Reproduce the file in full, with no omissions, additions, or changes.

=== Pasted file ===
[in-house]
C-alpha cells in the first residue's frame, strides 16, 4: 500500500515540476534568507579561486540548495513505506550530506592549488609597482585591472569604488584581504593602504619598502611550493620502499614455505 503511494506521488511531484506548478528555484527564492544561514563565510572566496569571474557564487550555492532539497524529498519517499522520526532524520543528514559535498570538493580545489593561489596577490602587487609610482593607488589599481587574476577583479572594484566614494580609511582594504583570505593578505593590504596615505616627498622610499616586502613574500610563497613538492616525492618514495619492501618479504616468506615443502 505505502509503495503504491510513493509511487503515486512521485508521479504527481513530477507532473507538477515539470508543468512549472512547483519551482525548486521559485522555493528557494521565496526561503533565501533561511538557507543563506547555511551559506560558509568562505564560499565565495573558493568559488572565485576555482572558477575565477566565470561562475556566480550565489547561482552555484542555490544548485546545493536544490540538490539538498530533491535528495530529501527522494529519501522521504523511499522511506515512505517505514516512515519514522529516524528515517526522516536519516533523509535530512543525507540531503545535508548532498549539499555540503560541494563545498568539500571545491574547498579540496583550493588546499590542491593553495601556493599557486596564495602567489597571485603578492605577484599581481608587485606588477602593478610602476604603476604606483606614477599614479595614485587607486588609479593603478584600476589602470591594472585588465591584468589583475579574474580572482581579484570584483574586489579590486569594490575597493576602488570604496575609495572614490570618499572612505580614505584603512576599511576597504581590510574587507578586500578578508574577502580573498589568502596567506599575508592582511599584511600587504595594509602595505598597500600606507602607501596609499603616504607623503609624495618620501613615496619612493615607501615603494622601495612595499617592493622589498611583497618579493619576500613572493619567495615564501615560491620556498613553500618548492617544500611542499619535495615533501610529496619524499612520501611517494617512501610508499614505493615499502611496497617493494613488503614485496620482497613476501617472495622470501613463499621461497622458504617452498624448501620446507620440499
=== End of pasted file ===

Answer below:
[in-house]
C-alpha cells in the first residue's frame, strides 16, 4: 500500500515540476534568507579561486540548495513505506550530506592549488609597482585591472569604488584581504593602504619598502611550493620502499614455505 503511494506521488511531484506548478528555484527564492544561514563565510572566496569571474557564487550555492532539497524529498519517499522520526532524520543528514559535498570538493580545489593561489596577490602587487609610482593607488589599481587574476577583479572594484566614494580609511582594504583570505593578505593590504596615505616627498622610499616586502613574500610563497613538492616525492618514495619492501618479504616468506615443502 505505502509503495503504491510513493509511487503515486512521485508521479504527481513530477507532473507538477515539470508543468512549472512547483519551482525548486521559485522555493528557494521565496526561503533565501533561511538557507543563506547555511551559506560558509568562505564560499565565495573558493568559488572565485576555482572558477575565477566565470561562475556566480550565489547561482552555484542555490544548485546545493536544490540538490539538498530533491535528495530529501527522494529519501522521504523511499522511506515512505517505514516512515519514522529516524528515517526522516536519516533523509535530512543525507540531503545535508548532498549539499555540503560541494563545498568539500571545491574547498579540496583550493588546499590542491593553495601556493599557486596564495602567489597571485603578492605577484599581481608587485606588477602593478610602476604603476604606483606614477599614479595614485587607486588609479593603478584600476589602470591594472585588465591584468589583475579574474580572482581579484570584483574586489579590486569594490575597493576602488570604496575609495572614490570618499572612505580614505584603512576599511576597504581590510574587507578586500578578508574577502580573498589568502596567506599575508592582511599584511600587504595594509602595505598597500600606507602607501596609499603616504607623503609624495618620501613615496619612493615607501615603494622601495612595499617592493622589498611583497618579493619576500613572493619567495615564501615560491620556498613553500618548492617544500611542499619535495615533501610529496619524499612520501611517494617512501610508499614505493615499502611496497617493494613488503614485496620482497613476501617472495622470501613463499621461497622458504617452498624448501620446507620440499